more information Want to read the full bylaw? Read it at bit.ly/bylaw1767.
Why a bylaw to regulate smoking? Quesnel supports healthy community initiatives for its residents! Through integrated processes like parks planning, active transportation planning, the recently adopted Living Wage Policy, and our active rebranding project, the City of Quesnel is positioning itself as a balanced, healthy community in which to live, work, and play. The new smoke-free bylaw and the work supported by the Partnering for Healthier Communities grant fits into this approach. Exposure to second-hand smoke from burning tobacco products causes disease and premature death among non-smokers. Children are particularly vulnerable to second-hand smoke as they breathe faster and are exposed to even more smoke. The new bylaw reduces the harmful effects of tobacco smoke for the residents and visitors of Quesnel.
Supportive smoke-free environments help people who have quit using tobacco to remain steadfast and also encourage tobacco users to quit. Education today on the harmful effects of smoking and second-hand smoke is key to ensuring our children don’t start smoking and helps to make everyone aware of our environment. The bylaw also helps reduce the amount of litter from butts and discarded cigarette packaging. Cigarette filters litter the ground and do not biodegrade. During the hot, dry summer months, smoke-free bylaws can also reduce the risk of fire from discarded matches and tobacco products. As with any new initiative, there has been some push back and enforcement issues. To date, bylaw staff in Quesnel have addressed this with education and they will be transitioning to ticketing. The City of Quesnel partnered with Northern Health and many other community stakeholders to form the Quesnel Healthier Community Committee in 2012. In 2016, this committee received a Partnering for Healthier Communities grant from Northern Health for their “Creating a Tobacco-Free Community” initiative. The committee resolved to use the grant funding for education and to purchase and install signage in strategic public areas. The committee decided that a sign that portrayed those most at risk from the harmful effects of second-hand smoke would move the focus to social conscience. Does your local government have a Healthier Community Committee? How can your local government work with partners towards your community’s healthy living goals?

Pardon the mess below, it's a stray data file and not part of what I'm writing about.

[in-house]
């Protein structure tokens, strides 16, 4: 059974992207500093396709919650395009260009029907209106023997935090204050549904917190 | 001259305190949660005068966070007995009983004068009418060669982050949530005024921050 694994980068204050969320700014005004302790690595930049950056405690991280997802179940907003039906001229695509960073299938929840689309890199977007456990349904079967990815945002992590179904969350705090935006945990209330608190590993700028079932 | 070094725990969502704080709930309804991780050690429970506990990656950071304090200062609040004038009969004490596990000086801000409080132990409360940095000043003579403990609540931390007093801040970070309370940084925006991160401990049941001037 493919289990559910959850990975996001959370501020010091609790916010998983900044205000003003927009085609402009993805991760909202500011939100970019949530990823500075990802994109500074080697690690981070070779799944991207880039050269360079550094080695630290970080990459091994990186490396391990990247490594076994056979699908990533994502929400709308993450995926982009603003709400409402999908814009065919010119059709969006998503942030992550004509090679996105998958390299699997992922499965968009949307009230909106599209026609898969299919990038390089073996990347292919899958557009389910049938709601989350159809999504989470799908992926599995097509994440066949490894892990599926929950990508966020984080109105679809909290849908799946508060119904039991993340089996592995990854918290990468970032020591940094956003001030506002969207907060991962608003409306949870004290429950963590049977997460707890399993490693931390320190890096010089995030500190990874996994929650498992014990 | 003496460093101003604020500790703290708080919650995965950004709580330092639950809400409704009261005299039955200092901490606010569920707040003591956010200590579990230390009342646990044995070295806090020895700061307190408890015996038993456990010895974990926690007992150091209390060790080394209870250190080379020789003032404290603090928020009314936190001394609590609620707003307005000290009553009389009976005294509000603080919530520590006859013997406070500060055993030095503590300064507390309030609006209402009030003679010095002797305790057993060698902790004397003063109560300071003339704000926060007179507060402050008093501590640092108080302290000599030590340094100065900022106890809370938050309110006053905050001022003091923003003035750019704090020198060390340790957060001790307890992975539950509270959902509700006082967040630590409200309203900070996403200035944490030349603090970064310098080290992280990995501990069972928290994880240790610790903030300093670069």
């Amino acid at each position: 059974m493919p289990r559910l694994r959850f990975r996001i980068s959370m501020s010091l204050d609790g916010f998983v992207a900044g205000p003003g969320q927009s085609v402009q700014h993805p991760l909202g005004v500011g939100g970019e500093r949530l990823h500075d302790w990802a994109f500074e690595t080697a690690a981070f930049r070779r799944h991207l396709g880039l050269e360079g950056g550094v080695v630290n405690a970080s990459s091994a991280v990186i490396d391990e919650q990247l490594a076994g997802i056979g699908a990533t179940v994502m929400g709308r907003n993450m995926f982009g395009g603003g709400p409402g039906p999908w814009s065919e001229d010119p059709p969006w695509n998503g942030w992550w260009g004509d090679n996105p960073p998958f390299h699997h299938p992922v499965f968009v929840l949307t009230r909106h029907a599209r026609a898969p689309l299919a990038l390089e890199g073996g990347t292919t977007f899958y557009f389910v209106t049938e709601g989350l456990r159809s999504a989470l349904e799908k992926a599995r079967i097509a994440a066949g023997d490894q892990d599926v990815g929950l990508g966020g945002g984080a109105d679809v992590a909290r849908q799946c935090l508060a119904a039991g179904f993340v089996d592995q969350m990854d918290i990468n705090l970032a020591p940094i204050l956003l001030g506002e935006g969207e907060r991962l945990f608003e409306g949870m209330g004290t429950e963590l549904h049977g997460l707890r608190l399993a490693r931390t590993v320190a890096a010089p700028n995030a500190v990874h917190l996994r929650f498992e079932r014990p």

The new smoke-free bylaw was promoted through the City’s Bylaw of the Month campaign.
28 Healthier You
Have questions about smoke- and vape-free outdoor public places? Download a Q&A from the Canadian Cancer Society at bit.ly/SmokeFreePlaces